Graduate Student News
NEWS FROM SPRING 2013
Sari Siegel was selected as a participant for The Annual Summer Institute on the Holocaust and Jewish Civilization - Northwestern University 2013.
Natasha Pesaran was accepted by Middlebury College for their prestigious Arabic language program and received also a Critical Language Scholarship sponsored by the US State Department for Morocco for summer 2013. She declined the former and accepted the latter.
Nicholas Gliserman and Keith Pluymers have received PhD Dissertation Fellowships for 2013-14 from the Early Modern Studies Institute.
Jessica Kim has received a tenure track job offer from California State University, Northridge.
Mark Braude has won the Gargan Prize for the best graduate student essay from the Western Society for French History for his paper “Prince Rainier of Monaco and Princess Grace of Hollywood: Myth, Media and the Wedding of the Century.”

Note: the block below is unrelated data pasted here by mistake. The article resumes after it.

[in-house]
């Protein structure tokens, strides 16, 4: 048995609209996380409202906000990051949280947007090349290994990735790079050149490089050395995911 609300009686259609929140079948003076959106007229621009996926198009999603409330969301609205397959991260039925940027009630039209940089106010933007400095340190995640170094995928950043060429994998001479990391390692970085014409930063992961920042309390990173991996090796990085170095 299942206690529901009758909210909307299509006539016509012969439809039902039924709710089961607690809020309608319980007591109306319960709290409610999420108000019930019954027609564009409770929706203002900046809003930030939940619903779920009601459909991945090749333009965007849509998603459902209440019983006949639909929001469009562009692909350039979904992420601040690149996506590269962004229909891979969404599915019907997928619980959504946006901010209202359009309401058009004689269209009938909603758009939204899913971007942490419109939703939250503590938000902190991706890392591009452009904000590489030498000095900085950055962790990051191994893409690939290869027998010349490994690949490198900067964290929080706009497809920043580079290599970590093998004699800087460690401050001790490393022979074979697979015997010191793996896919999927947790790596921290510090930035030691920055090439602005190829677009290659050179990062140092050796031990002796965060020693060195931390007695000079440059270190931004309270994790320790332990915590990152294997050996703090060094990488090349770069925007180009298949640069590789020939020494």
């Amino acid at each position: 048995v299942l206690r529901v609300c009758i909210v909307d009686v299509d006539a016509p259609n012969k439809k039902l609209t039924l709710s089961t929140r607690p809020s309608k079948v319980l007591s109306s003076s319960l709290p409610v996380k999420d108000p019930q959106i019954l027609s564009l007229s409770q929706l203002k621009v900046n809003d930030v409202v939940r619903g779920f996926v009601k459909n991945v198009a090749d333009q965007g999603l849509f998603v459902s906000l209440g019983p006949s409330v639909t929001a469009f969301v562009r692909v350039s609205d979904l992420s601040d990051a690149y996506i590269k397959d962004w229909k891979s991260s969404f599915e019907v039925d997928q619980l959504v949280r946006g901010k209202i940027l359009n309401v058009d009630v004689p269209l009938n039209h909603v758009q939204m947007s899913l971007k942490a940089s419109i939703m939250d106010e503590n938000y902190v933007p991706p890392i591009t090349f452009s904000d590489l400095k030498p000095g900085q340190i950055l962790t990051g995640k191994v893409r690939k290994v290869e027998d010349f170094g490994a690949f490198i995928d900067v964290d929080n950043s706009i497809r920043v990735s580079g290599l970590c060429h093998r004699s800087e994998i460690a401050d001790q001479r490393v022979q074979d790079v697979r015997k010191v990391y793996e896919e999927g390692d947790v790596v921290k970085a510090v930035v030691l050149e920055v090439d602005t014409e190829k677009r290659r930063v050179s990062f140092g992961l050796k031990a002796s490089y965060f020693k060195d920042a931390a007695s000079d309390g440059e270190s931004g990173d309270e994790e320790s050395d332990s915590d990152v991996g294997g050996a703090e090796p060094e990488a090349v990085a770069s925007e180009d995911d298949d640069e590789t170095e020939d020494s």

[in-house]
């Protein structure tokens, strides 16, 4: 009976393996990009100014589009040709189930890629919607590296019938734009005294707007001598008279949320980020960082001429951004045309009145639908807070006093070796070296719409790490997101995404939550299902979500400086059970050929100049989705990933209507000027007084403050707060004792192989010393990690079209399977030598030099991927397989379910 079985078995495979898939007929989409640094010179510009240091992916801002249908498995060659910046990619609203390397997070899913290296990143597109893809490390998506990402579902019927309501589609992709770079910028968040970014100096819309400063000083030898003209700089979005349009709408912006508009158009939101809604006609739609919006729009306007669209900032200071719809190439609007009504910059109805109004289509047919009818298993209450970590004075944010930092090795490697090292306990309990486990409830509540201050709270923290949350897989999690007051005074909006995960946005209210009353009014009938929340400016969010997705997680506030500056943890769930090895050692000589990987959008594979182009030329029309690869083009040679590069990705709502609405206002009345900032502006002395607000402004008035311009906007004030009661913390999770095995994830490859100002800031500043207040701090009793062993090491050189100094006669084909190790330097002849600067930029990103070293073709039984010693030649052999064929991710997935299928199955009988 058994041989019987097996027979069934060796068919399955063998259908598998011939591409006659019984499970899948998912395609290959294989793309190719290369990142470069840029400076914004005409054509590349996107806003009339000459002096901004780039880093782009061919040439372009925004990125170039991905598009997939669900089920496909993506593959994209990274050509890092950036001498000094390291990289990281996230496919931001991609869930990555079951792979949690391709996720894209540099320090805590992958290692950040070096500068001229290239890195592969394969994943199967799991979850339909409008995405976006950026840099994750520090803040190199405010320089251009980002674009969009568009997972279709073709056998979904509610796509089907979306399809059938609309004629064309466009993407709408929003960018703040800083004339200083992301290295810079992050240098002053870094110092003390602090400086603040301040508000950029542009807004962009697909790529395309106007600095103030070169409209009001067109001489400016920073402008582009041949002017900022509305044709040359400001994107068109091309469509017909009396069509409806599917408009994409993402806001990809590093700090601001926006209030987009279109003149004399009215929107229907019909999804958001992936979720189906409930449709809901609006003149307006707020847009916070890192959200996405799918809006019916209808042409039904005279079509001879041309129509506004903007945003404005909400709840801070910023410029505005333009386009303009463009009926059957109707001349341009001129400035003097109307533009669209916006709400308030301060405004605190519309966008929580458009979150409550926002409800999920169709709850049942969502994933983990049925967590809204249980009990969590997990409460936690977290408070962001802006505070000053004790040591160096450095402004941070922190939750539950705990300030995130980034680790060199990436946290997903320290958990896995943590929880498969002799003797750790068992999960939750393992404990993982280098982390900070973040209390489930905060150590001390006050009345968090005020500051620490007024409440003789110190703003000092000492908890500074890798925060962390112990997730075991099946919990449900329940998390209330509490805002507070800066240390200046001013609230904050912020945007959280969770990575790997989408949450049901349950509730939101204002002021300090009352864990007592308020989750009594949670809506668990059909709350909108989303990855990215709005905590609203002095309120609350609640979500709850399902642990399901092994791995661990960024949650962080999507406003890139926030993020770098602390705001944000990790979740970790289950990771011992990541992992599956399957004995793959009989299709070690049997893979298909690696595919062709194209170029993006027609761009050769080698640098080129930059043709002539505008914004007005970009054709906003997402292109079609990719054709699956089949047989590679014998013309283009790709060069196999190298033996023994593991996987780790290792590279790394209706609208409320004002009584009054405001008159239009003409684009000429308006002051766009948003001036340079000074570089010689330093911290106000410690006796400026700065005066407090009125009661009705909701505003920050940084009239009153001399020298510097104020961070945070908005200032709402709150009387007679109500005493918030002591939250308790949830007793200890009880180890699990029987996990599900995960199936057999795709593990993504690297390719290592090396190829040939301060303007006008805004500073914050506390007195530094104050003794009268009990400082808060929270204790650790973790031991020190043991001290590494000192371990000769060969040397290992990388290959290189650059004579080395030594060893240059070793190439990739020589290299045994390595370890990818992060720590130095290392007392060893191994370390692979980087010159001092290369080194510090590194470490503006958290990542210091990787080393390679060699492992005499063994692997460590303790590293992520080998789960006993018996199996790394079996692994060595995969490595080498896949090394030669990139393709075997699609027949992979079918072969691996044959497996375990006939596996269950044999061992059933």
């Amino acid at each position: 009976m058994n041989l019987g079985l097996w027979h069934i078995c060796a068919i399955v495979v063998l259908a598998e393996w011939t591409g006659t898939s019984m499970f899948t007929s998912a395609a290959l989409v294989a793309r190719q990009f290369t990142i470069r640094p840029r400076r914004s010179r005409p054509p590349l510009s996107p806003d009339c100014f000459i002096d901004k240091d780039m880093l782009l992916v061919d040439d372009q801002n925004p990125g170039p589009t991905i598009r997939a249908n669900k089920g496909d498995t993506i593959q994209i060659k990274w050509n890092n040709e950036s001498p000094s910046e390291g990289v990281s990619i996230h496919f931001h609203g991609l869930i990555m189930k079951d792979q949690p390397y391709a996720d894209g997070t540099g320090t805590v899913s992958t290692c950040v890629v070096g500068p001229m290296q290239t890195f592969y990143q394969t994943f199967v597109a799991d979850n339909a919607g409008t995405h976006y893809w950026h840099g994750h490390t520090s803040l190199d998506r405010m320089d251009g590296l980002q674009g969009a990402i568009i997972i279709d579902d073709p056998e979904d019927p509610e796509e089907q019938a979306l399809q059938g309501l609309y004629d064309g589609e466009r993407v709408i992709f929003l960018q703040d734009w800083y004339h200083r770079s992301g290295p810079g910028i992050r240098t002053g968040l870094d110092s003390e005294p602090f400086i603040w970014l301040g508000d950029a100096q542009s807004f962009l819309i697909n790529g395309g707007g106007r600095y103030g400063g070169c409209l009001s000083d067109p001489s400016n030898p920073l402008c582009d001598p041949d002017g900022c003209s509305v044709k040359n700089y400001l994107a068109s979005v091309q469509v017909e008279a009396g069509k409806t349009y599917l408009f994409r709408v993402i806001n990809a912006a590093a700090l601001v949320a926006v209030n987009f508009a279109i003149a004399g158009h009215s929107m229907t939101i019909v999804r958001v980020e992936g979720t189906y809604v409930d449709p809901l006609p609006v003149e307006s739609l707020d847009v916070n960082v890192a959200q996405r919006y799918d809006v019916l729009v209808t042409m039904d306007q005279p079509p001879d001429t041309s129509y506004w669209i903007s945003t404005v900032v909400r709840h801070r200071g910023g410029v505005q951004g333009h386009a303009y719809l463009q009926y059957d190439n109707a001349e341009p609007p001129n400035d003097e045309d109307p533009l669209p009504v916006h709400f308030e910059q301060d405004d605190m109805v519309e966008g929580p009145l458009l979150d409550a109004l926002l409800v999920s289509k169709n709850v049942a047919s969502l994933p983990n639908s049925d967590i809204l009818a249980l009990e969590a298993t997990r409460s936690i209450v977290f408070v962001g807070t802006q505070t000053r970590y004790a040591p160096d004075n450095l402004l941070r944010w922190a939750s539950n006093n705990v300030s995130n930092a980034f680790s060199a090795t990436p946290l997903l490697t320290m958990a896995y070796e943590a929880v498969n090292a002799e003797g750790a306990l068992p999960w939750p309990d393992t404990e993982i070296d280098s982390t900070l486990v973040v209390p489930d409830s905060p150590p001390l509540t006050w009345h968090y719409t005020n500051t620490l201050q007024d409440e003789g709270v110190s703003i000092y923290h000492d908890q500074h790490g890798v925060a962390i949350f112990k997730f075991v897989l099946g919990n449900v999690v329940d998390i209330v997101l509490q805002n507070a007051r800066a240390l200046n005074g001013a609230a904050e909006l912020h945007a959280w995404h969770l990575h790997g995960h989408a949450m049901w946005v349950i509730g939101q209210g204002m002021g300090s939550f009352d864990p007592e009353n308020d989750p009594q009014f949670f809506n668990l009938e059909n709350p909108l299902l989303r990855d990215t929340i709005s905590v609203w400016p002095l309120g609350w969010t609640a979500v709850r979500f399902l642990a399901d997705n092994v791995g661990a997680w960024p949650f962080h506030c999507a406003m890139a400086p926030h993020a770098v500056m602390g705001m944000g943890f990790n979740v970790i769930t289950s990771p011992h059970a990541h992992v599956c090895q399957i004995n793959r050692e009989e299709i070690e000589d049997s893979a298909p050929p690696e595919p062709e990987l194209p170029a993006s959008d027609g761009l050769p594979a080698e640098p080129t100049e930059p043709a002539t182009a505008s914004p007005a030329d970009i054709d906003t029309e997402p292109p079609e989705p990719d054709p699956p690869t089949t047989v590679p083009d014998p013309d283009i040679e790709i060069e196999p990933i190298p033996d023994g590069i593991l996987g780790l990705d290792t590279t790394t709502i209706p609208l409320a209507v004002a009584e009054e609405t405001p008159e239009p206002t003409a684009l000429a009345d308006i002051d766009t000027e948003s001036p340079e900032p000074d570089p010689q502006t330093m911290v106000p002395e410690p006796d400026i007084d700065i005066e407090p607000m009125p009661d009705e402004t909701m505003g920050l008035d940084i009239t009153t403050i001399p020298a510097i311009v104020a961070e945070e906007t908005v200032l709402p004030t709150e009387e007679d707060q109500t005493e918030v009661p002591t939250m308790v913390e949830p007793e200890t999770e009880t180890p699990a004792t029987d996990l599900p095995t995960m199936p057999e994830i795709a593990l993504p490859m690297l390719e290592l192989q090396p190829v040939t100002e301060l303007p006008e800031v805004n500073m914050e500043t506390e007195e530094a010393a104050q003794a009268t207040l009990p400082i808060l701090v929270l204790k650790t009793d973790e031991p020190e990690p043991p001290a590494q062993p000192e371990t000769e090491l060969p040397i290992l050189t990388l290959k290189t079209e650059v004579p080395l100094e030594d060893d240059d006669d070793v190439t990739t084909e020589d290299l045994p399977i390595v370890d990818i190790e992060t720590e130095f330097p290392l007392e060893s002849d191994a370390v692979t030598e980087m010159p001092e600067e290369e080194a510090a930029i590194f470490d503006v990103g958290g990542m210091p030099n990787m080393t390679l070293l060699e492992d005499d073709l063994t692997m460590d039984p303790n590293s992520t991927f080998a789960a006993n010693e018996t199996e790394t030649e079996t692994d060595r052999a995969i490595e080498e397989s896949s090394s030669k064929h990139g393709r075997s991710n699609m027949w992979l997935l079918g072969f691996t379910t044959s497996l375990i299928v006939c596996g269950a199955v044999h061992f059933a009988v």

Catherine Clark (modern Europe and Visual Studies), has been offered a tenure track appointment at MIT.
Ben Uchiyama (modern Japan), has been offered a tenure track appointment at the University of Kansas.
Kristina Buhrman ((pre-modern Japan), has been offered a tenure track appointment at Florida State University.
Sari Siegel's article, “Treating Dr. Maximilian Samuel: A Case Study of an Auschwitz
Prisoner Doctor,” has been accepted for publication in the prominent peer-reviewed Journal Holocaust and Genocide Studies and is scheduled to appear in 2014.
Sarah Keyes has been selected an ACLS/Mellon New Faculty Fellow for 2013-15. She joins an elite group of just 26 such fellows nationwide.
Max Felker-Kantor (pictured) has just published “‘A Pledge Is Not Self-Enforcing’: Struggles for Equal Employment Opportunity in Multiracial Los Angeles, 1964–1982.” Pacific Historical Review 82, no. 1 (February 1, 2013): 63–94.
NEWS FROM FALL 2012
Rebecca Cerling (pictured) presented her work using spatial theory to study children's role in eleventh-century English monasticism in the panel, "Methods for Teaching and Researching about Children in Religions," at the November 2012 American Academy of Religion conference.